I know I’m not the only person who’s promoted this for VPL, but in case you’re not already aware, if you have a library card with us then that gives you free access to the video streaming service Kanopy! (Note: if you’re trying to log in to any of our online resources and can’t remember your PIN – it’s a common problem! – get in touch with us through Email Librarian, and we will get you set up ASAP)
I know, there’s a ton of streaming services out there there days, but listen, this extra one is FREE to you, so it’s definitely worth it. And Kanopy’s got some really great stuff. Here are some of my favourites:
This one is straight-up in my top five movies of all time (though don’t ask me to tell you the other four; I am really bad at top fives if I’m being honest!) A story about a little girl living in the aftermath of the Spanish Civil War, caught between the twin horrors of her dying mother and her abusive step-father, who starts meeting fairies (and a faun!), and inevitably winds up on a mission to combat Evil.
This film is a work of pure passion for Guillermo del Toro (who I love even when he’s doing the superhero-y Hellboy stuff!), and the contrast between the darkly gorgeous fairy tale settings, and the utter brutality of Ofelia’s ‘mundane’ reality is just… awe-inspiring? And endlessly satisfying.
Pan’s Labyrinth can be hard to watch – genuinely scary at points, and unflinchingly violent – but so worth it!
Ok, I promise this whole list isn’t just going to be horror films, but I couldn’t pass by Pontypool without talking it up to you! This is a wonderfully weird but extremely effective piece of Canadian indie cinema that every horror lover should put on their must-watch list! It’s really, really worth it.
The movie’s premise is that a… I’ll call it a ‘mysterious zombie-adjacent illness’ is sweeping across the country. The whole thing takes place inside the studio of a small-town local radio station (Pontypool, Ontario!), where former shock jock Grant Mazzy is still settling into his new job doing early morning talk and news. As increasingly strange reports of unexplained violence start coming in, Grant and his producer and support staff must try to sort out what the heck is going on and try to keep the town informed, and themselves safe, as it slowly sinks it that this is definitely all real, and definitely not isolated to Pontypool.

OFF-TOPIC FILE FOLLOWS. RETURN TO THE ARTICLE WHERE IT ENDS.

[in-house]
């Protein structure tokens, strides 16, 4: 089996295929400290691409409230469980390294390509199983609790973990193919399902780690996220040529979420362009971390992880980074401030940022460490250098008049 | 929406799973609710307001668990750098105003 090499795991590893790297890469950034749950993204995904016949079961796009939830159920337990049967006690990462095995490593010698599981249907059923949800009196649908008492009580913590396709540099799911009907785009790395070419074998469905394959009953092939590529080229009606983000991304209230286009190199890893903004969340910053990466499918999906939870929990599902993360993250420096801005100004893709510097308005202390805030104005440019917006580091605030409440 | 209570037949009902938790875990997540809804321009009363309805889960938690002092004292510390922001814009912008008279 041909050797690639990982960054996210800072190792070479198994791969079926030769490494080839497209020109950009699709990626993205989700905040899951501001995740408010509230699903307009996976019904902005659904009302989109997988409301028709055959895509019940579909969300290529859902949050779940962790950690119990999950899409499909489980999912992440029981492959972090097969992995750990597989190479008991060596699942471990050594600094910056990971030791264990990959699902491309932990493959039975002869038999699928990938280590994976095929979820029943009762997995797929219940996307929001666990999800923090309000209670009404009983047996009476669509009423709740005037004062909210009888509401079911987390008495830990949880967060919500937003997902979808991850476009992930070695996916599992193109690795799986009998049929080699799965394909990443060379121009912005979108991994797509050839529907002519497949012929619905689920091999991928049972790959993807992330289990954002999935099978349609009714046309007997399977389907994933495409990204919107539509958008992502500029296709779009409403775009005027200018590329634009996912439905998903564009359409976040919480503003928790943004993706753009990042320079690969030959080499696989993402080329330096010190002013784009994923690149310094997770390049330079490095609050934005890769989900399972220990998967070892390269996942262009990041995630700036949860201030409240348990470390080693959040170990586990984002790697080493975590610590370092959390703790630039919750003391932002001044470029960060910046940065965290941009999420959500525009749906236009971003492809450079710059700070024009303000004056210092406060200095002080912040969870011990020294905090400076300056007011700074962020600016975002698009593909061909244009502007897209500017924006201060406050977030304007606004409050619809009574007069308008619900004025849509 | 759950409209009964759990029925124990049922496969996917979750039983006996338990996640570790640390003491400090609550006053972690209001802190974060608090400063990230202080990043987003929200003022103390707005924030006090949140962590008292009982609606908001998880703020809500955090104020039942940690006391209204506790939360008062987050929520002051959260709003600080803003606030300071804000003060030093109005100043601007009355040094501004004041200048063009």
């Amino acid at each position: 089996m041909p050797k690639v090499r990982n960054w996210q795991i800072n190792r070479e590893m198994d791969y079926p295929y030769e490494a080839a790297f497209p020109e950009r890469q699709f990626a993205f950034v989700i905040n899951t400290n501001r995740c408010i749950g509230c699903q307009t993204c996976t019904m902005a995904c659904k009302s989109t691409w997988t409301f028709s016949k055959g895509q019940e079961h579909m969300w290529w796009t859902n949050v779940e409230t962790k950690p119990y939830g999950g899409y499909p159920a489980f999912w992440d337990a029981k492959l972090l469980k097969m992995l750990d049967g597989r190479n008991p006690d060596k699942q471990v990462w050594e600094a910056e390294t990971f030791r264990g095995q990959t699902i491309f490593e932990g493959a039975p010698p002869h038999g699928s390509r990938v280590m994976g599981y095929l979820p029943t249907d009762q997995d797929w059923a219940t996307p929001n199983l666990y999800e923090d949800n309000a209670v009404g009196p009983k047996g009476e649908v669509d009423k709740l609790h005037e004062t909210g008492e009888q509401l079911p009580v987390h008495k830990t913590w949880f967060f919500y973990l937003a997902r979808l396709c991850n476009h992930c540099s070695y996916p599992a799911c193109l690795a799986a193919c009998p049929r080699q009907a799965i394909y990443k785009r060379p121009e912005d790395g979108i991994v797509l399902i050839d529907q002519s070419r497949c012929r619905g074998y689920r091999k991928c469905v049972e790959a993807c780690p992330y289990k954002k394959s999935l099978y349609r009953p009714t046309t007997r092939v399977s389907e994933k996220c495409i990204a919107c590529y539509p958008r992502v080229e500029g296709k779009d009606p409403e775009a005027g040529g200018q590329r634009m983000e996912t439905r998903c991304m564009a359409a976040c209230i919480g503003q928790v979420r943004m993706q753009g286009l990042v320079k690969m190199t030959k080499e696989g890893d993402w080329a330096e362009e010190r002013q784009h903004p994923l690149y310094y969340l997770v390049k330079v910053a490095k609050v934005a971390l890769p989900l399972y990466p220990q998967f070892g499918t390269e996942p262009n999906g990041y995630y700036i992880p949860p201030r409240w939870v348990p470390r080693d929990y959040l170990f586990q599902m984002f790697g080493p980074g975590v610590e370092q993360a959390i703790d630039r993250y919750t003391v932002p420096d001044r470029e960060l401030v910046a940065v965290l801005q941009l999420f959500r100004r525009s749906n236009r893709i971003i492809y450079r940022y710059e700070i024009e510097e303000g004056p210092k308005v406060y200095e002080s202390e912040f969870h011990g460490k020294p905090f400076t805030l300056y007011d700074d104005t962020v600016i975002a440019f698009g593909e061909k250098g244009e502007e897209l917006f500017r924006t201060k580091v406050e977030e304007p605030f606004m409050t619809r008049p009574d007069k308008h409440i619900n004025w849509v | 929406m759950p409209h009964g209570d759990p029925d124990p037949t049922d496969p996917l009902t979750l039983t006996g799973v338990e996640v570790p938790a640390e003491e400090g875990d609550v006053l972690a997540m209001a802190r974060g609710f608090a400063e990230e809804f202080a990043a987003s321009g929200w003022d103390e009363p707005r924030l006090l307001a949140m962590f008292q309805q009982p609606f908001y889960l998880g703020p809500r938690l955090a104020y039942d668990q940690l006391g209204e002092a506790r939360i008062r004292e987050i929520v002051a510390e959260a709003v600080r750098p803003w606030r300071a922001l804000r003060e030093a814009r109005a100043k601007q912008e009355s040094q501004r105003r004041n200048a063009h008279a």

56 Up is a recent chapter in the utterly fascinating documentary study begun in 1964, following 14 British people from various walks of life. The documentarians returned to their subject every 7 years, from 7 to 56 (though some of the people chose not to participate every time), and though they are all just people living ordinary lives, it’s really an enthralling saga nonetheless.
I actually sat down one week and watched all the chapters of the Up Series, but I think you can get a good enough sense of the whole just from watching 56 Up, which provides all the background you need to get a picture of these people’s various lives. 63 Up also came out this year, so I’ll be keeping an eye out for it!
And now, for something completely different! We all respond differently to times of stress like this, so while you may be indulging in horror like me, it’s also possible you’re in the market for fluffy, feel-good stuff (also like me, to be honest! It depends on the day.) Be Kind Rewind is exactly that – wholesome, silly, and charming. I think I grinned the whole way through the last time I watched it!
Jack Black and Mos Def play classic lovable losers – Black is Mike, who works at an obsolete but nevertheless locally loved small-town video-rental store, and Mos Def is his friend Jerry who manages to accidentally de-magnetize all the tapes, erasing the films! To avoid getting fired, Mike enlists Jerry to help him try to recreate all the movies with a handheld video recorder, and whatever props and costumes they have on hand.
If you’ve ever wondered what people see in Jack Black, this is the quintessential example of his lovable, bumbling charm.
I’m going to go ahead and call this one a cinematic masterpiece, worth watching entirely for the visual aesthetic experience (the Academy agrees – Hugo won Best Achievement in Cinematography and Best Visual Effects in 2011, among other awards). If you’re any kind of film nerd, you will especially love it, but this is also a kid’s film, and you don’t need any pre-existing knowledge to get immersed in its wonder.
Hugo is the son of a clockmaker in 1930s Paris who, through a series of misfortunes, winds up living alone inside a railway station clocktower. While also maintaining the clockwork, so as to remain undetected, Hugo continues to try to repair the mysterious automaton (a clockwork man) that his father found many years ago.
Of course, this project causes Hugo to go on many adventures, looking for parts, and seeking information about the automaton’s creator, and along the way he meets girl, and many hijinks ensue.
This is another movie that had me smiling that whole way through. Maybe it’ll bring you some joy as well!